ENEMA OF THE STATE
Released: June 1999
Label: MCA Records
Cover art: MCA, with help from the band
Told by Emily Gibson
The album was released in 1999 but I don’t think I found it until maybe 2000-ish. I would have been in eighth grade, middle school, Littleton Colorado. I had a friend who had an older sibling who was into Blink. It was either their second or third official album.
This particular friend, her sister was older than we were. And she was a troublemaker. My mom didn’t love us hanging out at her house because her sister was there. She would have been a senior in high school. So she was the one who introduced me.
We were driving. She had a blue convertible, and “All the Small Things” came on. And I loved it. From the first time I heard it, there in the back seat. So I asked to borrow the CD. I snuck it home, because I knew we weren’t allowed to have it. Because I’d seen it in the Sam Goody record store and it had the “Explicit” label. That was like: forbidden.
There are three songs I love on that album: “What’s My Age Again?,” “Adam’s Song” and “All the Small Things.” Those three. They stuck with me. They opened me up to alternative music.
They were my gateway. They were a punk band. Until then, I’d listened to my parents’ music: the Eagles and the Beatles, Linda Ronstadt. And my personal music, my tween music, was Celine Dion – God love her I have every album – Britney Spears, NSYNC, Backstreet Boys – and then the one-offs like Chumbawamba and Smashmouth. Plus a little bit of Dave Matthews Band. But just really poppy, happy-go-lucky music. Like Aqua: “Barbie Girl.” After Blink I got into Green Day. I had started down this path.
What set them apart for me musically was the drums. Travis Barker. Absolutely a genius with his drumming. I just saw Blink live for the first time in July (2017); it was disappointing, because they’d replaced the guitarist. But Travis still sounded like he did 20 years ago. It’s very fast, very hard. He breaks a stick nearly every song, he’s drumming so hard. The level of ability to keep up with the riffs is really impressive, and just the athleticism, they make it a part of the show. Blink puts the drummer front and center.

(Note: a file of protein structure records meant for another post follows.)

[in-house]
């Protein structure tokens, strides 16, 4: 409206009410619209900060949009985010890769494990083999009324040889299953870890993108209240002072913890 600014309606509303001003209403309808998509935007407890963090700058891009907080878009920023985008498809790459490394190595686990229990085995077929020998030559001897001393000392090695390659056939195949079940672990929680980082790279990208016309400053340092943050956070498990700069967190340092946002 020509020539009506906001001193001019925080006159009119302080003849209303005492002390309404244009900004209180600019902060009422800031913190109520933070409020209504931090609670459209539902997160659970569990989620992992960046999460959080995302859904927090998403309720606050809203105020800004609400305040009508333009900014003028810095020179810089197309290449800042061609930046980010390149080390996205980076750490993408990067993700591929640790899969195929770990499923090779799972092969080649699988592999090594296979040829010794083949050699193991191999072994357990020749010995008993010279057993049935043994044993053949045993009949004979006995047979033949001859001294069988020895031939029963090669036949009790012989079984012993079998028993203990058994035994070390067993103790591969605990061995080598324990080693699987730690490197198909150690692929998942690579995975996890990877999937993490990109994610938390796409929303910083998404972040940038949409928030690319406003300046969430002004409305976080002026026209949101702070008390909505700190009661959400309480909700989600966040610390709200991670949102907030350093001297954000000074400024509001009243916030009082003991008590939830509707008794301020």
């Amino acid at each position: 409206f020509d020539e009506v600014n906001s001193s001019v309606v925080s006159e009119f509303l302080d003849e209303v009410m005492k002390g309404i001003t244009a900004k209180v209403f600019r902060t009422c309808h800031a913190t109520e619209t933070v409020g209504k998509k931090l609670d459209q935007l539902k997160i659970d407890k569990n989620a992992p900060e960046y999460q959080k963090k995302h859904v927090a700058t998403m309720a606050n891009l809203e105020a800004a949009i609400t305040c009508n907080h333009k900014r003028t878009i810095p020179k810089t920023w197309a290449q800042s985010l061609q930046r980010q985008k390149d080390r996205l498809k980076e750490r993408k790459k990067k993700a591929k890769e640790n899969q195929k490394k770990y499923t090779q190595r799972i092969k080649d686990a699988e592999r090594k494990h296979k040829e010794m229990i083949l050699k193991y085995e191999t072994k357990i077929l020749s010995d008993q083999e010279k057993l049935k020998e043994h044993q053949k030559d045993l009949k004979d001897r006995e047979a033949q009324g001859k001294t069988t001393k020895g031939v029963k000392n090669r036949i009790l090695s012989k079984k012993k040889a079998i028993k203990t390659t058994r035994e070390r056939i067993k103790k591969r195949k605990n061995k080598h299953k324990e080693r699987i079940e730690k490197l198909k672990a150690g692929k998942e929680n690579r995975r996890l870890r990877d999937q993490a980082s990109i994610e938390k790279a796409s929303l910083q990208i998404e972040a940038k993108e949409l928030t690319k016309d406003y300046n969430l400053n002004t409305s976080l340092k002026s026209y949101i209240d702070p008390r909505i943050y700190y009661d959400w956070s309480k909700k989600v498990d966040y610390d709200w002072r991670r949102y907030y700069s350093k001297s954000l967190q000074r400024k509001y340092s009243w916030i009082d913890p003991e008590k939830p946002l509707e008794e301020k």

I would say for the most part, even to this day, I like pretty much every type of music. Except for Screamo. And even then I can put up with it because my sister liked it. I listen to everything: folk, classical, hip-hop, Jay Z, Taylor Swift. My favorite bands are One Republic and Death Cab (for Cutie) and Imagine Dragons. I’m all over the place.
I’ve been told I’m what they call a social butterfly. I have a lot of different friend groups. I used to make myself into whomever they wanted me to be in that friend group; I don’t anymore because now I don’t give a shit. But back then the theater kids were my Blink 182 friend group. The punk rock, older crowd. Lincoln 6, Red Hot Chili Peppers. They’re the guys who’d occasionally wear eye-liner. They’d tell me their stories of drinking or, God forbid, drugs.
For my tenth birthday I got a boom-box. I’d listen to it in my bedroom or wherever I could. When I got older I got grounded a lot, which was funny because I wasn’t a bad child at all. One time I tried to sneak out and got caught halfway out. I was pushing boundaries. In high school, later, I just started listening in my car. My parents wouldn’t let me drive anywhere, because I was grounded, so I got them to agree to let me go sit in the car. Out in the driveway. I’d just sit out there and blaze music. To this day if I’m in a bad mood I’ll go do that, in my car, parked somewhere.
With Blink 182, it totally felt like I was getting away with something. And still to this day, I think that was one of the big themes of it. Blink has that breaking-the-rules quality. I was such a goody-two-shoes person. That Celine Dion song (“Sexy Sexy Lover”) that was so sexual? That was very scandalous to my parents. They’d make me skip it when I was in the room with them. That’s what we were dealing with. And then you go to Blink where they’re yelling obscenities. And the party song on the album is about a girl with “green eyes and long blonde hair, who’s not wearing underwear.”
But I think the most interesting was “What’s My Age Again?” That was the one I could most relate to. I remember specifically listening to it once when I was in high school. It’s talking about going back to freshman year. It’s saying “my friends say I should act my age.” I have memories of myself thinking, 23 is so far away. And it was such a shock a few years later, when I actually wrote in my diary – on my actual 23rd birthday – about the fact that I was the age they were talking about. And now I sit here at 30 and think: “What is my age again?
Emily Gibson works in media and public relations in Denver. When she’s not parked in her car jamming out, that is.